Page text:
New Lens Comparison: Nikon 50mm 1.4D vs. 50mm 1.4G

Discussion in 'Digital Photography' started by M-M, Mar 19, 2009.

  1. M-M

    M-M Guest

    I had the opportunity to have in my possession both of these lenses- the
    older 50mm 1.4D and the new 50mm 1.4G.

    I took sample photos with both, as carefully controlled as I could. I
    think the results were quite surprising but remarkably consistent.

    I know which one is going back, for sure. The photos tell the story:

    http://home.comcast.net/~mhmyers/1.4dg.html

    --
    m-m
    http://www.mhmyers.com
    M-M, Mar 19, 2009
    #1
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  2. M-M

    Get lost Guest

    On Mar 18, 11:42 pm, M-M <> wrote:
    > I had the opportunity to have in my possession both of these lenses- the
    > older 50mm 1.4D and the new 50mm 1.4G.
    >
    > I took sample photos with both, as carefully controlled as I could. I
    > think the results were quite surprising but remarkably consistent.
    >
    > I know which one is going back, for sure. The photos tell the story:
    >
    > http://home.comcast.net/~mhmyers/1.4dg.html
    >
    > --
    > m-mhttp://www.mhmyers.com


    G seems a little contrast challenged compared to the D, but overall
    it's the better lens.
    Thanks for the comparison.
    Get lost, Mar 19, 2009
    #2
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  3. M-M

    Bruce Guest

    M-M <> wrote:

    >I had the opportunity to have in my possession both of these lenses- the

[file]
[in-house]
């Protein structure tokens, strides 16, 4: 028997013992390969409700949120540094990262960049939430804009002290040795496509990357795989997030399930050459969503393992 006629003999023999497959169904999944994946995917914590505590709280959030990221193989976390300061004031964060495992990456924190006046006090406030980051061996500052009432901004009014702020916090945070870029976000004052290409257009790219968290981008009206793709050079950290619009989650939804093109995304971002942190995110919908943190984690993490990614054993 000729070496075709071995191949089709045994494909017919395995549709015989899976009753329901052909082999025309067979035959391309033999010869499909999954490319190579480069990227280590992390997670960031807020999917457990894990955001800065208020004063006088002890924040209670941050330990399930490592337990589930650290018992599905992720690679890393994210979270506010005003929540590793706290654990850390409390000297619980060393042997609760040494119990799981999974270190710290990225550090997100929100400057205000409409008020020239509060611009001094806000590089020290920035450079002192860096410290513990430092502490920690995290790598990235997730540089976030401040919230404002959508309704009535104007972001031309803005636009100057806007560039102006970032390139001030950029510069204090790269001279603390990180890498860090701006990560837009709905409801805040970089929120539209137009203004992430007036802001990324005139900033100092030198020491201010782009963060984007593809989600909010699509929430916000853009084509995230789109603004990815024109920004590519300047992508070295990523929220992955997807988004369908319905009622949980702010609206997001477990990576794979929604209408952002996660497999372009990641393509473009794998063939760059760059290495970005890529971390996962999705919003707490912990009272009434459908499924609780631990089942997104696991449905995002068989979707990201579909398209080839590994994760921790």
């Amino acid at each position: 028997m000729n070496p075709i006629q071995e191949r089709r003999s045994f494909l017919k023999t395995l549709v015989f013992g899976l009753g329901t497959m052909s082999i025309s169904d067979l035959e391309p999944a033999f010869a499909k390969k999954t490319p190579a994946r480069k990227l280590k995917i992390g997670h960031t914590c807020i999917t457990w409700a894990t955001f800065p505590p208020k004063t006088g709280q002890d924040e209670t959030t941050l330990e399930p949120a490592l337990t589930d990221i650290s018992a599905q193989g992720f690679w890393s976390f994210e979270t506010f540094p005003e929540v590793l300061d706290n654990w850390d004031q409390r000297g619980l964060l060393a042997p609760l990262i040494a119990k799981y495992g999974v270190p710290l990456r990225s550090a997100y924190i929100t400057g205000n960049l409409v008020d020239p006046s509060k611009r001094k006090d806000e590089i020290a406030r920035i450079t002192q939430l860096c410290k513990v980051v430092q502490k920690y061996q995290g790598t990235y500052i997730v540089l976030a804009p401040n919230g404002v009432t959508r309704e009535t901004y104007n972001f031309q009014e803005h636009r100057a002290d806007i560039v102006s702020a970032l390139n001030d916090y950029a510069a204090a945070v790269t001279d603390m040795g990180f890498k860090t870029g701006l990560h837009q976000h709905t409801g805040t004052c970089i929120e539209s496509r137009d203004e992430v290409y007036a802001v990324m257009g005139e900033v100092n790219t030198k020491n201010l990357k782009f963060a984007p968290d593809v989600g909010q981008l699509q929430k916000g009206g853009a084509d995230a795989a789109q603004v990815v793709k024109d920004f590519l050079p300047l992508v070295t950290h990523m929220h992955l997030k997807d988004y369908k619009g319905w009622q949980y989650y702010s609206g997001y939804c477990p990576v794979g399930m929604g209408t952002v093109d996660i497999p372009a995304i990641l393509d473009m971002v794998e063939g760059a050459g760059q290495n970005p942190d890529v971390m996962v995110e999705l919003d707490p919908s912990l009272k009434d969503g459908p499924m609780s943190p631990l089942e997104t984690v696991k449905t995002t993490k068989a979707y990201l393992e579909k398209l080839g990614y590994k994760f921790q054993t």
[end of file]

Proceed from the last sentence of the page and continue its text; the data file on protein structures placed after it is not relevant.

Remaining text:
>older 50mm 1.4D and the new 50mm 1.4G.
    >
    >I took sample photos with both, as carefully controlled as I could. I
    >think the results were quite surprising but remarkably consistent.
    >
    >I know which one is going back, for sure. The photos tell the story:
    >
    >http://home.comcast.net/~mhmyers/1.4dg.html



    An interesting test, thanks for posting.

    How were the lenses focused? You have to be careful to ensure that you
    focus manually, and extremely accurately, to make any comparison between
    the optics a useful one. Then, you can do a second test, one of the
    differences between the focusing systems.

    The 100% crop images of "kitchen timer on/off" suggest the G lens gives
    a less sharp image. But is it the optics, or is it an autofocus
    problem? Only you can now that, and you either choose not to tell us,
    or you don't know. If both shots were taken with autofocus, we will
    never know.

    Also, in the shots of the white vase, those taken at f/4 appear to show
    an opposite conclusion to the one you have drawn about the G lens's iris
    diaphragm. The differences in saturation appear to be differences in
    exposure. Once again, were these shots manually focused?

    Once again,if both shots were taken with autofocus, we will never know
    whether any differences are down to the different optics, or an error in
    the autofocus system.

    That's the problem with tests that are not properly controlled.

    Interesting all the same, and thanks for posting. I won't be
    downgrading my 50mm f/1.4 AIS Nikkor to a G lens anytime soon, and the
    nasty plastic D lens with its excessive backlash in the focusing
    mechanism never attracted me either. ;-)
    Bruce, Mar 19, 2009
    #3
  4. M-M

    M-M Guest

    In article <>,
    Bruce <> wrote: